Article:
Sunderland District Electric Tramways

Motormen and conductors were initially issued with double-breasted jackets with lapels; it is currently unclear what, if any insignia these carried. They were however relatively quickly superseded by double-breasted, 'lancer-style' tunics with two rows of five brass buttons — narrowing from top to bottom, and bearing the full system title around a monogram of 'STD' initials; see link — two waist pockets, epaulettes and upright collars. The latter carried individual metal employee numbers on both sides, whilst the epaulettes had a button fastening at the neck end and bore what appears to have been an employee number. Caps were military style with a glossy peak and a tensioned crown (top); they carried standard, 'off-the-shelf' script-lettering grade badges — either Conductor or Motorman - presumably in brass to match the buttons. Around the time of the Great War, the script-lettering cap badges were superseded by a large oval cap badge (possibly enamel), details of which remain unknown.

Given that numerous examples of nickel buttons have survived, the buttons were probably switched tot this material at some point.

Staff were also issued with long, double-breasted greatcoats with two rows of five buttons, high fold-over collars and epaulettes (with a button fastening); the latter appear to have carried employee numbers, in similar fashion to the tunics worn underneath.

Photos suggest that motormen and conductors initially wore licences, possibly of white enamel, though this practice appears to have been dispensed with by 1910.

Inspectors wore double-breasted jackets with two rows of four buttons and lapels, with the latter probably bearing Inspector in embroidered script lettering. Caps were of the same type issued to motormen and conductors, but presumably bearing the grade - Inspector - and more than likely in embroidered script lettering.

In common with the vast majority of UK tramway operators, the S&DET employed female staff during the Great War to replace male staff lost to the armed forces. It is unclear what jackets/tunics were issued to these ladies, as all surviving photographs show them wearing long, double-breasted greatcoats of seemingly identical design to those worn by their male colleagues. The ladies were issued with large baggy caps with glossy peaks, which bore the same oval cap badge worn by their male counterparts (at this time).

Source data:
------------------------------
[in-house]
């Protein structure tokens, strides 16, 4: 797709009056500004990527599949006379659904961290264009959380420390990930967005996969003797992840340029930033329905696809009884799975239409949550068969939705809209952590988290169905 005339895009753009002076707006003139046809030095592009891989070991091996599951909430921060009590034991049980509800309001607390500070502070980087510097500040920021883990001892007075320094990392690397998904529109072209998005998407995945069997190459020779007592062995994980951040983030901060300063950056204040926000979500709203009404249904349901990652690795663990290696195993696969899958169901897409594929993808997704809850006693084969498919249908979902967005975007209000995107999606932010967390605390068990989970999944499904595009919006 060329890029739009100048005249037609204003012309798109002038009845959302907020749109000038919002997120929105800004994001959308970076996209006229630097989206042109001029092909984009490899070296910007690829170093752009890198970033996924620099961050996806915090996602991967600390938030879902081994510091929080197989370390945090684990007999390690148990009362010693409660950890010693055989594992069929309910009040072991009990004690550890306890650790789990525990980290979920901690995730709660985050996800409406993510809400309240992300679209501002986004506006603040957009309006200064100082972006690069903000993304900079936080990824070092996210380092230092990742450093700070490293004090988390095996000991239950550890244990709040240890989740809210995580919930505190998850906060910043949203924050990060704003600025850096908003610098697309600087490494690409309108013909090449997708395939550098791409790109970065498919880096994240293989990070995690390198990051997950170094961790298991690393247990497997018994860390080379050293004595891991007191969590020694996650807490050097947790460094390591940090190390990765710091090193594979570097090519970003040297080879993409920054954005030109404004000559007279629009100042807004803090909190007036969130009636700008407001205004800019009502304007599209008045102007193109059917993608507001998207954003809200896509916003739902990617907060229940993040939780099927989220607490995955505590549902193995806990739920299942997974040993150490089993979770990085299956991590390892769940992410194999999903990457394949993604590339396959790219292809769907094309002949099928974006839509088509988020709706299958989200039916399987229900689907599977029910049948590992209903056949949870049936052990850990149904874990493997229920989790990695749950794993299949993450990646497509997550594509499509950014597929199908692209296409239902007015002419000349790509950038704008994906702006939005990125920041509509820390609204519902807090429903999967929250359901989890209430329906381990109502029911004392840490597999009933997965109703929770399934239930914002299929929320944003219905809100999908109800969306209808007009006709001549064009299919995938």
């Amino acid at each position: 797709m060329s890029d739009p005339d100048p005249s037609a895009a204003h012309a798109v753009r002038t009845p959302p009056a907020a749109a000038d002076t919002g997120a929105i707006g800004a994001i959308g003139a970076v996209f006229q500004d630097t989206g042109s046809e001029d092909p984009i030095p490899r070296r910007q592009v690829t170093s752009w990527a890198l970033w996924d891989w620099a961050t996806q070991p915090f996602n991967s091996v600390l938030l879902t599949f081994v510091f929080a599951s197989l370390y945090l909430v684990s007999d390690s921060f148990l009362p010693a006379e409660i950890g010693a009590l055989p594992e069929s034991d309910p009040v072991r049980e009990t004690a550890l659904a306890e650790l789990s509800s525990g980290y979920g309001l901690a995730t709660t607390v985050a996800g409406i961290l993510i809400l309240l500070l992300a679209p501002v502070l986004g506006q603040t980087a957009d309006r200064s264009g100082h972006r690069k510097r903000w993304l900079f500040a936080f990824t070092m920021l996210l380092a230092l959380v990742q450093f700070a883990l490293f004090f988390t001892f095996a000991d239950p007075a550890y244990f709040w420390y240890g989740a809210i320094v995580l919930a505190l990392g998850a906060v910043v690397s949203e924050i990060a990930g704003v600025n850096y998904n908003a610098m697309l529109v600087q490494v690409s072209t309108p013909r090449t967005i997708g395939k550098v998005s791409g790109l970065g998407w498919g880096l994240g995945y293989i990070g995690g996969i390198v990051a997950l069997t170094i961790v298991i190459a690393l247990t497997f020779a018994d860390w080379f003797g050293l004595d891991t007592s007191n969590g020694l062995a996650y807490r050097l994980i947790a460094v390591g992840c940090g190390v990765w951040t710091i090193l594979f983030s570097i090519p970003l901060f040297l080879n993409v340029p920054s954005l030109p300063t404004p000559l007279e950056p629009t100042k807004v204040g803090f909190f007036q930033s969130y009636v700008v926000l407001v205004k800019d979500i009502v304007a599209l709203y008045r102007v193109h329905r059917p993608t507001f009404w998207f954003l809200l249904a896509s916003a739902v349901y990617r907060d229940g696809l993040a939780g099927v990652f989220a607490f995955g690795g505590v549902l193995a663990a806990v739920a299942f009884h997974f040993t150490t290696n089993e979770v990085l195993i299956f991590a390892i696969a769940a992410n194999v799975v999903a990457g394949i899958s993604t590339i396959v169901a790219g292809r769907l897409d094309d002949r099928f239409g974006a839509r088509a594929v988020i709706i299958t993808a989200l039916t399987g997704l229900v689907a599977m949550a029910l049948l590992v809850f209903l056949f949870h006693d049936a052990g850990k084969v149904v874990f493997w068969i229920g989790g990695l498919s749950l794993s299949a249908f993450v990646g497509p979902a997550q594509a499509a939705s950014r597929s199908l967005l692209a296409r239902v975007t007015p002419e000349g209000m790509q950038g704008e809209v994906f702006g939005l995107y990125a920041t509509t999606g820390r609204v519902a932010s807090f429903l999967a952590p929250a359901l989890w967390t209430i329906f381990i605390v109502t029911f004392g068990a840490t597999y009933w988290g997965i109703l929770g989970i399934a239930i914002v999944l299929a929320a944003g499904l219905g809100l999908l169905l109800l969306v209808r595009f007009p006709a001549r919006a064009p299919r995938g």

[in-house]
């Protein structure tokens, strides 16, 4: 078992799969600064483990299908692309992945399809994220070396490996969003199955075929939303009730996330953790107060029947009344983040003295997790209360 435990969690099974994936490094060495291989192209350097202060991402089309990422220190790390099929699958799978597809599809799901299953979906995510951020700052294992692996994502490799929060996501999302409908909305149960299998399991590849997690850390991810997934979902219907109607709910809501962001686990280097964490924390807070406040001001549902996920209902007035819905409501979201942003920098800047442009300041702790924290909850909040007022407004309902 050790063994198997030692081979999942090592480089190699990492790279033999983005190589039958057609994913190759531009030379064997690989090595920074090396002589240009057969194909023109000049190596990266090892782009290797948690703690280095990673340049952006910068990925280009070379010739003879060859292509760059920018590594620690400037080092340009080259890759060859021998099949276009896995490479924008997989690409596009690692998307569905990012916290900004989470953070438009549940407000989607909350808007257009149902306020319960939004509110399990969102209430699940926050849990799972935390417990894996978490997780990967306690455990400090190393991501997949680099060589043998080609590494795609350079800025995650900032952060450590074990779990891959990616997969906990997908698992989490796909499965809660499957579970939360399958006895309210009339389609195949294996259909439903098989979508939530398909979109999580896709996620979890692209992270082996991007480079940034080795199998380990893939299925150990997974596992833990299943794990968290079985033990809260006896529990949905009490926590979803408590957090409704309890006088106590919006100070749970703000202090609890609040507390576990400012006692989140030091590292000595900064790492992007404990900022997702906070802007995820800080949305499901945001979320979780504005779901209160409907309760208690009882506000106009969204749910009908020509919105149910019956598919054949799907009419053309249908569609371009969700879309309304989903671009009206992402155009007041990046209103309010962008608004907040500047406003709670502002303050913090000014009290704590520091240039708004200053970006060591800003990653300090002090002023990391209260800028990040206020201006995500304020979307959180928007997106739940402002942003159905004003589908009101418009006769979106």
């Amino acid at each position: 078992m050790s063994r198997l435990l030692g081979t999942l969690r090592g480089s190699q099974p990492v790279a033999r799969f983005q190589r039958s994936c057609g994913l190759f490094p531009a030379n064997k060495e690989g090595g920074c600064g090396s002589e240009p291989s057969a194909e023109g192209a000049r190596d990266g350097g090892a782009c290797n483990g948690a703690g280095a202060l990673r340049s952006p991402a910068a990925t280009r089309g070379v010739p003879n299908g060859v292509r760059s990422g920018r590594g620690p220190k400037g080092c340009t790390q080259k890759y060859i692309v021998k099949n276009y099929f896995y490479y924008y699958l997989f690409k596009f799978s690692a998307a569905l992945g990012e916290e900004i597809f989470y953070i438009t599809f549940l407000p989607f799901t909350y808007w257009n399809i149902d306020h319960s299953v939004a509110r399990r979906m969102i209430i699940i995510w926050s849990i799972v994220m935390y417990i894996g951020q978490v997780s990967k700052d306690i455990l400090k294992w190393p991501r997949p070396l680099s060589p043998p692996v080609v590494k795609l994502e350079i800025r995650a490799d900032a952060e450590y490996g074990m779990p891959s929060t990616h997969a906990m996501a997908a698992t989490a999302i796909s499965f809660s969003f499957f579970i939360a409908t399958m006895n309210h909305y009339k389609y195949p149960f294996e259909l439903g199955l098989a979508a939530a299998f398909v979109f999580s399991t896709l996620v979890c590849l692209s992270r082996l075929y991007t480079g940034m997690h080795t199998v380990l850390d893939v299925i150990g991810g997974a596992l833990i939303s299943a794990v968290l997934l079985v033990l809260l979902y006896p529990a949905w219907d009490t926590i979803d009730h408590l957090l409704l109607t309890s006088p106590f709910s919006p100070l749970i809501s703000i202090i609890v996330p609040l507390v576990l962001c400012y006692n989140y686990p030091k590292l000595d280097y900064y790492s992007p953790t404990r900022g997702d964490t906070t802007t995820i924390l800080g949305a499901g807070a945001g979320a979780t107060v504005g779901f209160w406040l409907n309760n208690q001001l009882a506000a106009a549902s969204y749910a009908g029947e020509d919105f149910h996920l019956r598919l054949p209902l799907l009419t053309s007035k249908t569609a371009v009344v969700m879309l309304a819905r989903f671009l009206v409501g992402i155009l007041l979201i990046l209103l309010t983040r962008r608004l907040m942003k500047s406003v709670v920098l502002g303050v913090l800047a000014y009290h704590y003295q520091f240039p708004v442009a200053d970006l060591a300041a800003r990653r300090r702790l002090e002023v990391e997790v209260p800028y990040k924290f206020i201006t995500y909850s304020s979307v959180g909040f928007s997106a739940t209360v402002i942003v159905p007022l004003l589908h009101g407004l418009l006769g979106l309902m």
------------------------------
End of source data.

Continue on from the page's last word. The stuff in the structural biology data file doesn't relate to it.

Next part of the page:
For more information on Sunderland District Electric Tramways, see: 'Tramways of Sunderland' by S A Staddon; Advertiser Press (1964). Second, and heavily revised edition published by the Sunderland Echo (1991).


Motormen and conductors
Sunderland District Electric Tramways Tram 17
A motorman at the controls of a fairly new-looking No 17 in Burn Terrace — photo undated, but probably taken in 1905 or 1906. The subject is wearing a double-breasted jacket and what would appear to be a licence, possibly of white enamel. Source unknown.

Sunderland District Electric Tramways
A staff photo taken in taken September 1908. All the uniformed staff, bar those at the front, are wearing 'lancer-style' tunics, with many of them also appearing to be wearing some kind of licence. The six men wearing double-breasted jackets (seated at the front) are inspectors. With thanks to Peter Searle.

Sunderland District Electric Tramways
Conductor 111 and his motorman pose in front of Tramcar No 18, bound for Houghton le Spring at Penshaw Station in 1911. With thanks to Stephen Howarth.

Sunderland Distirct Electric Tramways cap badge
Standard ‘off-the-shelf’ script-lettering cap badges of the type used by the S&DET from 1905 through to the Great War - brass. Author's Collection.

Female staff
Sunderland District Electric Tramways great war conductress
The crew of Tramcar No 21(2) at the Grangetown terminus on the south side of the junction with Ocean Road - photo undated, but probably taken between 1918 and 1920. Both employees are wearing a large oval cap badge, which by this time had clearly superseded the standard script-lettering grade badges used earlier. With grateful thanks to Malcolm Fraser.

Sunderland District Electric Tramways great war conductress
Another view of a tramcar crew at Grangetown terminus, this time with No 14 — photo undated, but probably taken between 1918 and 1920, possibly even on the same day as the photo above. The motorman is thought to be Peter James of Houghton le Spring. For some reason, Mr James is wearing his 'new' cap badge in the middle of his overcoat! With thanks to Paul Lanagan.

Sunderland District Electric Tramways great war conductress
S&DET tramcar crew posing with their vehicle (No 13) at the terminus in Ryhope Road, Grangetown. This was the second car to be numbered 13 - being delivered in December 1920 and withdrawn on 7th November 1924 - thus dating the photo to this period (my thanks go to Malcolm Fraser for this information). Both crewmen are wearing double-breasted greatcoats bearing two rows of five buttons. The conductor’s cap clearly bears the large oval cap badge seen in previous photos. Note that the S&DET also ran buses, and indeed continued to run them — initially as the Sunderland and District Transport Co, then the Sunderland and District Omnibus Co — for half a century after the demise of the trams. Image kindly supplied by Beamish Museum Limited (see link), image copyright Beamish Museum Limited.